Why Iowans for Tax Relief and Grover Norquist are misguided about tax reform [Tax Update Blog]
And Joe likes Ronald Reagan (but manages not to mention him).

Rich Russians Buy Bunkers on Apocalypse Angst [Bloomberg]
Danila Andreyev started building “panic rooms” three years ago, when fears of terrorist attacks and commercial disputes turning violent created demand in Russia. Now he’s selling “survival bunkers” for as much as $400,000 each to capitalize on angst over theories the world will end next year. “I myself am not a believer in doomsday scenarios,” Andreyev, 31, whose Spetsgeoproekt company is completing 15 bunkers at hidden locations across Russia, said at his office in central Moscow. “But when you start hearing clients talking about the end of the world, it gets you thinking.”

Yankees Let Fans Take Batting Practice at Stadium; Bring $1,500 and a Bat [Bloomberg]
On June 5, the Yankees and Steiner Sports Collectibles will hold their event that includes batting practice, tours of the stadium, a catered lunch and gifts — all for a cost of $1,500 to $3,000 per batter. “There is no experience like this,” Steiner Sports President Brandon Steiner said in a telephone interview. “People just melt when they get on the field.”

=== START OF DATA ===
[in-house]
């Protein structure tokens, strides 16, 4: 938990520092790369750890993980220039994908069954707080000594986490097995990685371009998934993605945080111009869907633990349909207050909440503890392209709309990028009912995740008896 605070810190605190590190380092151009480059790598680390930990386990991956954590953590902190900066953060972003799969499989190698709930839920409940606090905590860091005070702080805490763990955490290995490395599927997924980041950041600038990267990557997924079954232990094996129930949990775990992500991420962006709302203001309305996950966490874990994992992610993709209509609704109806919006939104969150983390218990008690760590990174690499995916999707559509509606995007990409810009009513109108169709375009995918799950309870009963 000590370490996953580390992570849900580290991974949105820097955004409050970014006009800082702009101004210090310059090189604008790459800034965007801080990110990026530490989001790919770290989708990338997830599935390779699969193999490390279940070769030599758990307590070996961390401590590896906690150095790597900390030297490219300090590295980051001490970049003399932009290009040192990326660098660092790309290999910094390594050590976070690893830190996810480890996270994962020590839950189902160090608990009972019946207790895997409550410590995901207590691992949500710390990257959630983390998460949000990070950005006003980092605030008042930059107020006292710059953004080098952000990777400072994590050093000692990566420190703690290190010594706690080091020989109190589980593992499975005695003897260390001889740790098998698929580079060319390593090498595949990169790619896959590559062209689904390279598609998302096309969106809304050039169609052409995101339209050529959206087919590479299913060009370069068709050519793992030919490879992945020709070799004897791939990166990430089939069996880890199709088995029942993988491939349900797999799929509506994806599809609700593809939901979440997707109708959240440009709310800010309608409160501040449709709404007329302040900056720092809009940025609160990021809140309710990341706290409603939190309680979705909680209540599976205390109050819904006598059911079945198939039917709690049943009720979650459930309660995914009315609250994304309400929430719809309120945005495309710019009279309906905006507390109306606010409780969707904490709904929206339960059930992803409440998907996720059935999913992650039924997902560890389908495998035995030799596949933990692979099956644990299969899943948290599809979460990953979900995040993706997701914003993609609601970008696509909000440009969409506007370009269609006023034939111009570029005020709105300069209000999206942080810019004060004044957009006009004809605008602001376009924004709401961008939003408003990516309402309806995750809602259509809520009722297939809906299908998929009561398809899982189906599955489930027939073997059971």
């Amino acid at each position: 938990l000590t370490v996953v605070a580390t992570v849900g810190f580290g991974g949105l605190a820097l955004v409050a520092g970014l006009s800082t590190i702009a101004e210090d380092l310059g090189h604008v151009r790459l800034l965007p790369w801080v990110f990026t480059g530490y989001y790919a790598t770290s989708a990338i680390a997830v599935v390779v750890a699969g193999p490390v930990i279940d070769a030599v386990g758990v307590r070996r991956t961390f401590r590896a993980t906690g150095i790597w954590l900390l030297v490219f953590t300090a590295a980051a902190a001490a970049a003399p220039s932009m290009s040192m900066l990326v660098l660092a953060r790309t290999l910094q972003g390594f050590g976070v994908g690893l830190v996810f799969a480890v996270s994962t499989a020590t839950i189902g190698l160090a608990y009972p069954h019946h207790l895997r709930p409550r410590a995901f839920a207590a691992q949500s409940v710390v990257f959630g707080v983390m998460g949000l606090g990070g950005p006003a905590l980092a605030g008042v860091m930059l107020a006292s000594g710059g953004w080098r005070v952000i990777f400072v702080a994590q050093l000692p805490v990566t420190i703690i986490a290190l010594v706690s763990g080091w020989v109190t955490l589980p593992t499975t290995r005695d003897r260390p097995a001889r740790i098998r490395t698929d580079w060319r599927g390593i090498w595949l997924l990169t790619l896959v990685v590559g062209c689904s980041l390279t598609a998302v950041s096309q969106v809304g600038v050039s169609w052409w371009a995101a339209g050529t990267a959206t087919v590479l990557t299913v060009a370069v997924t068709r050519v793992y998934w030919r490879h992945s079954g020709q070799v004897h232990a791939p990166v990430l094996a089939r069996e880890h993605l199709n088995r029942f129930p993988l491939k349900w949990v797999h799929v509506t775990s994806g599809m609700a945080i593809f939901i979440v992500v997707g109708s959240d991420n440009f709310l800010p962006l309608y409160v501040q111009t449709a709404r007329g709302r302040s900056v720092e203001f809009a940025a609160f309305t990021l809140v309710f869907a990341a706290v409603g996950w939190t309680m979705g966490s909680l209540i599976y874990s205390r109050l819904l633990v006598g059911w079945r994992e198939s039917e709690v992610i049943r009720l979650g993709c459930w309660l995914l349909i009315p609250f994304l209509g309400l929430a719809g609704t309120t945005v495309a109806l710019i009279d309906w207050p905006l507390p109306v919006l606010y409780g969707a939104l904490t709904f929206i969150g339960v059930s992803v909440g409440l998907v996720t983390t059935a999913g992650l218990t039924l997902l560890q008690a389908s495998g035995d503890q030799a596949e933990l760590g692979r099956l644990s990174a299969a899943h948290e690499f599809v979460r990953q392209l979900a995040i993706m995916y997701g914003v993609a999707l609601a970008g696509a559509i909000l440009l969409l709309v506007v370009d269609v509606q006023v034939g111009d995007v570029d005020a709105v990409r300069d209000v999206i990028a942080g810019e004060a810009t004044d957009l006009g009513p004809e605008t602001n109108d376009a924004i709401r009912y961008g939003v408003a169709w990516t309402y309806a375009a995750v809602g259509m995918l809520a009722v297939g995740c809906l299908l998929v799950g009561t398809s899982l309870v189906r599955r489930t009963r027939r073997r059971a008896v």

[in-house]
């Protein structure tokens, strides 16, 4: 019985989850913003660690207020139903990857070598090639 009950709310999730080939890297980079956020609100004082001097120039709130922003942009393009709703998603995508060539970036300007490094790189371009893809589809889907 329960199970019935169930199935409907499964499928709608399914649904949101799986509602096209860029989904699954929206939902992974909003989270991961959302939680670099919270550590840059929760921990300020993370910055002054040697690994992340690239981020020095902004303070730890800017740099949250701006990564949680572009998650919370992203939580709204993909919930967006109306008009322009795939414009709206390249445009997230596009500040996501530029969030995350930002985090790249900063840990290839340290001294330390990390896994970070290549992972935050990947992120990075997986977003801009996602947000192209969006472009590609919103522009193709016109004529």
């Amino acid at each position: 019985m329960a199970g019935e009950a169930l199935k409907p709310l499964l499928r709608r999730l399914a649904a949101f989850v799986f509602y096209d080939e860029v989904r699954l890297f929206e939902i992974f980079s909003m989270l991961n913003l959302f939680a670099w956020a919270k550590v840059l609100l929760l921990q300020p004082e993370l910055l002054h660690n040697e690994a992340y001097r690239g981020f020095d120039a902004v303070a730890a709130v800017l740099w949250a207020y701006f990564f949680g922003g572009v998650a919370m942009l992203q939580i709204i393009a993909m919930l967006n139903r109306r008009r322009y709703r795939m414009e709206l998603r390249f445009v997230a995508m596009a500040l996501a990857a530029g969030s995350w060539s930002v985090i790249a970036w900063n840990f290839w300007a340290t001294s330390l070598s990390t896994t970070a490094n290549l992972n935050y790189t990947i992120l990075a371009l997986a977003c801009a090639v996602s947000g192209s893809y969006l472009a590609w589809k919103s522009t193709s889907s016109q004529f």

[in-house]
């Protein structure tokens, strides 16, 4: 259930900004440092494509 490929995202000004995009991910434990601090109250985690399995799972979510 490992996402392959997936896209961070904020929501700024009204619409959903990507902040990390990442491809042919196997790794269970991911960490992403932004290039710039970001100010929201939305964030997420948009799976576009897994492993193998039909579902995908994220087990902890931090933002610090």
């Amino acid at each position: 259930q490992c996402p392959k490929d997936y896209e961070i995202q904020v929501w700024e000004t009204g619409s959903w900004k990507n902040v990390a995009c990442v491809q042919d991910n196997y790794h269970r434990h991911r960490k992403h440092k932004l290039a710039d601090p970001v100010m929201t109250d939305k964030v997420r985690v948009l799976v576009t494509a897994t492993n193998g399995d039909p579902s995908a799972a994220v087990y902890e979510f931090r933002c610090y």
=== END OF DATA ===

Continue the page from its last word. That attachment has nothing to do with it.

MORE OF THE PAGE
CFOs Hate the Corporate Rate [CFO]
Finance chiefs were in the spotlight on Capitol Hill Thursday as they testified before the House Ways and Means Committee about the corporate tax rate. At a hearing convened by committee chairman Dave Camp (R-Mich.), CFOs Greg Hayes of United Technologies, Mark Buthman of Kimberly-Clark, Ed Rapp of Caterpillar, and James Crines of medical-device maker Zimmer Holdings testified that they would like to see the rate lowered and the tax code overhauled to reduce complexity and enable better planning.

Oil Chiefs, Senators Play to Type at Hearing [WSJ]
Oil companies and their profits were reluctant guest stars Thursday in a Capitol Hill melodrama that paired energy policy with the federal deficit. For more than three hours, the chief executives of Exxon Mobil Corp., Chevron Corp., ConocoPhillips and the U.S. units of BP PLC and Royal Dutch Shell PLC sparred with Democrats on the Senate Finance Committee who had summoned them to explain why their companies needed tax breaks at a time of surging industry profits and rising gasoline prices.